along party lines 3-2. so guys, that shows how much debate there is about big tech in washington, even inside of the regulators back over to you. >> thank you very much, ylan for more on facebook and the headwinds facing big tech, let's bring in mike isaac, "new york times" technology reporter and kevin arcwit who is at kasowitz, be benson torres thank you for being with us. kevin, let's start with you. let's talk specifically about this possible antitrust investigation by the doj how unusual is it that what is being investigated here is not a case of consumers being injured by pricing issues? >> well -- >> rather by something else? >> it's very unusual, but that's the challenge of applying antitrust to high-tech in the first place. because a lot of times the products are free. >> yes. >> and these companies are not monthsnary institutions so they have to achieve revenue through other means which is maybe through some of these practices or advertising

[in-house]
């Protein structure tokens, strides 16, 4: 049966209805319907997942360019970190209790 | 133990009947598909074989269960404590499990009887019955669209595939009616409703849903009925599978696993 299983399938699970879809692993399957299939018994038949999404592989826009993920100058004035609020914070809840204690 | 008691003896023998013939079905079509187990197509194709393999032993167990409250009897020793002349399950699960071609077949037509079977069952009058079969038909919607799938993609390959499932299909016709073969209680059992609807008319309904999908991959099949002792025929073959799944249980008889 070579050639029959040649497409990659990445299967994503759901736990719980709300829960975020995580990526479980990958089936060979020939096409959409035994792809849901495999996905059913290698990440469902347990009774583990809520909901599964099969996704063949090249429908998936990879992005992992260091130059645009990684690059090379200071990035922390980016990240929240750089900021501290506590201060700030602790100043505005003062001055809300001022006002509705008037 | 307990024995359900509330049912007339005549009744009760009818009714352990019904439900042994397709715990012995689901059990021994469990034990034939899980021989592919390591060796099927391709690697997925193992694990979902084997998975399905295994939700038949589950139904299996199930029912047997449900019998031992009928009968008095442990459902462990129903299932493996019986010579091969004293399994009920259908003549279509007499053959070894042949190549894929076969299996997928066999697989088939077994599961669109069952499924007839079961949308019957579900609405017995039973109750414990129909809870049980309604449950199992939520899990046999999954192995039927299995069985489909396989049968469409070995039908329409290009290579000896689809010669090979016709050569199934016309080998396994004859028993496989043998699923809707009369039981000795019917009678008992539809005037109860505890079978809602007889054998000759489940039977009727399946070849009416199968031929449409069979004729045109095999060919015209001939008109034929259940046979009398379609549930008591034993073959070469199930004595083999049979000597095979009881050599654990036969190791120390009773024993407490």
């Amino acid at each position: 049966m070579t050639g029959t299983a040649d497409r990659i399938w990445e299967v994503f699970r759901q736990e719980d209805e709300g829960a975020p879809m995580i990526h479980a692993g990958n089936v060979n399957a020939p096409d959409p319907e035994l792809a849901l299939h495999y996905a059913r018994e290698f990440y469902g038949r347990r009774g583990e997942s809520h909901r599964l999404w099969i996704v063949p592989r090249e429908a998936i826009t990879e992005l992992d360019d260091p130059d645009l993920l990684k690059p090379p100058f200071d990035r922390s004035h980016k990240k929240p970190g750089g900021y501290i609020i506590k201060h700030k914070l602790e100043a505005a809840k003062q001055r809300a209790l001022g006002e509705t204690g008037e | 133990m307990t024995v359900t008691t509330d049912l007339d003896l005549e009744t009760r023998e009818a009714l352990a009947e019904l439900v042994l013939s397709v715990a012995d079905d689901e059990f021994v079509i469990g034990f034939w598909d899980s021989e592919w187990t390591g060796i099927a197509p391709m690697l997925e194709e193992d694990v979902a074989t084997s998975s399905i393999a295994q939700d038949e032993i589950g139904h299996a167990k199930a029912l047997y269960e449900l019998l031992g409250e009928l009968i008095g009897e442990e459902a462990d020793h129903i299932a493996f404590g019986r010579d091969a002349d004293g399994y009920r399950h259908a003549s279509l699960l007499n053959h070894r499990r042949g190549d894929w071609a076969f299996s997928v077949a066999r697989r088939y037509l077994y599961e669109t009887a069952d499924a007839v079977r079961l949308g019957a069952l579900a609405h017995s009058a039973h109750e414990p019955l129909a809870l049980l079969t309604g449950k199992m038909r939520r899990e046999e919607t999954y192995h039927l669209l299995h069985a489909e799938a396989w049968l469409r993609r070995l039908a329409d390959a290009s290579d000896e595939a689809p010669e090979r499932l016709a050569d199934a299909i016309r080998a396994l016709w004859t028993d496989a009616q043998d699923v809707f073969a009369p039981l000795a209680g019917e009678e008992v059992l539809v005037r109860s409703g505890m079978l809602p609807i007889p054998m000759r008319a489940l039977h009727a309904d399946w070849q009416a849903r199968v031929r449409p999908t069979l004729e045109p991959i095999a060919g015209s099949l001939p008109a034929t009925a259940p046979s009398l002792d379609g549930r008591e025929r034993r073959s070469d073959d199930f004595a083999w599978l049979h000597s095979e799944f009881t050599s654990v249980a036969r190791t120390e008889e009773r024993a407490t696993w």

so antitrust does have to reach out to places it typically doesn't go equally unusual is the fact that the doj is doing this investigation at the same time as was mentioned that the federal trade commission is doing. >> unusual to have both going at these companies over the same things >> ask then you have the house subcommittee on antitrust that has a third. three federal investigations it's pretty daunting for any company. >> if you were the leader of the investigation at the department of justice, under what sort of theory and grounds would you be going after these companies, most importantly >> okay. for antitrust to apply in the case of mondaylization, we don't apply just because it's big. so you have to look for conduct that is not what made them big, but what artificially keeps out those who would want to compete from being able to do it and i think for the companies, the challenge is to find -- is to identify their conduct and have it be part and parcel of the innovation because the agencies don't want to kill the goose that laid the